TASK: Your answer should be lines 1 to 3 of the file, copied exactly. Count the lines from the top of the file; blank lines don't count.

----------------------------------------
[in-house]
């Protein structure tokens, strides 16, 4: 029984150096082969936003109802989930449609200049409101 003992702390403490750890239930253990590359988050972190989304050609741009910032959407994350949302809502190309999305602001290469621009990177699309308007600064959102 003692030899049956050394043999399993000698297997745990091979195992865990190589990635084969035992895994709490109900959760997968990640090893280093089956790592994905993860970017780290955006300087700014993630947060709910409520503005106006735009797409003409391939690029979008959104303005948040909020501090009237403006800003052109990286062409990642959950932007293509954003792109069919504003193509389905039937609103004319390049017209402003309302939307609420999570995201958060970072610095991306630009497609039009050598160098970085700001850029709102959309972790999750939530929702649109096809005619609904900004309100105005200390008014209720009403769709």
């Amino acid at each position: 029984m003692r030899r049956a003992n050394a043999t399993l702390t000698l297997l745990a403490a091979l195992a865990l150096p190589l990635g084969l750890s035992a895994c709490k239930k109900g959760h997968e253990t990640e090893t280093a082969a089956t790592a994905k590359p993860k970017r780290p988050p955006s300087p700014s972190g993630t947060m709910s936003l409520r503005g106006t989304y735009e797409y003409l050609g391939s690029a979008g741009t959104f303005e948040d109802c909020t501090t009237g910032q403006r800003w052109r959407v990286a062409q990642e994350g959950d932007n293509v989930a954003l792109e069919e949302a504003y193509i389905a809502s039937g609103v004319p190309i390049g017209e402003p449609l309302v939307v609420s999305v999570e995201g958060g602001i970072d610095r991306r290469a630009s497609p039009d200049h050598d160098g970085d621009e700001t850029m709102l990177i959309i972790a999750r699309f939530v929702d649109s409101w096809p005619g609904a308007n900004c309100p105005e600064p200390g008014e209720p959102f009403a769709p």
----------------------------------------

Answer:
[in-house]
């Protein structure tokens, strides 16, 4: 029984150096082969936003109802989930449609200049409101 003992702390403490750890239930253990590359988050972190989304050609741009910032959407994350949302809502190309999305602001290469621009990177699309308007600064959102 003692030899049956050394043999399993000698297997745990091979195992865990190589990635084969035992895994709490109900959760997968990640090893280093089956790592994905993860970017780290955006300087700014993630947060709910409520503005106006735009797409003409391939690029979008959104303005948040909020501090009237403006800003052109990286062409990642959950932007293509954003792109069919504003193509389905039937609103004319390049017209402003309302939307609420999570995201958060970072610095991306630009497609039009050598160098970085700001850029709102959309972790999750939530929702649109096809005619609904900004309100105005200390008014209720009403769709």
């Amino acid at each position: 029984m003692r030899r049956a003992n050394a043999t399993l702390t000698l297997l745990a403490a091979l195992a865990l150096p190589l990635g084969l750890s035992a895994c709490k239930k109900g959760h997968e253990t990640e090893t280093a082969a089956t790592a994905k590359p993860k970017r780290p988050p955006s300087p700014s972190g993630t947060m709910s936003l409520r503005g106006t989304y735009e797409y003409l050609g391939s690029a979008g741009t959104f303005e948040d109802c909020t501090t009237g910032q403006r800003w052109r959407v990286a062409q990642e994350g959950d932007n293509v989930a954003l792109e069919e949302a504003y193509i389905a809502s039937g609103v004319p190309i390049g017209e402003p449609l309302v939307v609420s999305v999570e995201g958060g602001i970072d610095r991306r290469a630009s497609p039009d200049h050598d160098g970085d621009e700001t850029m709102l990177i959309i972790a999750r699309f939530v929702d649109s409101w096809p005619g609904a308007n900004c309100p105005e600064p200390g008014e209720p959102f009403a769709p």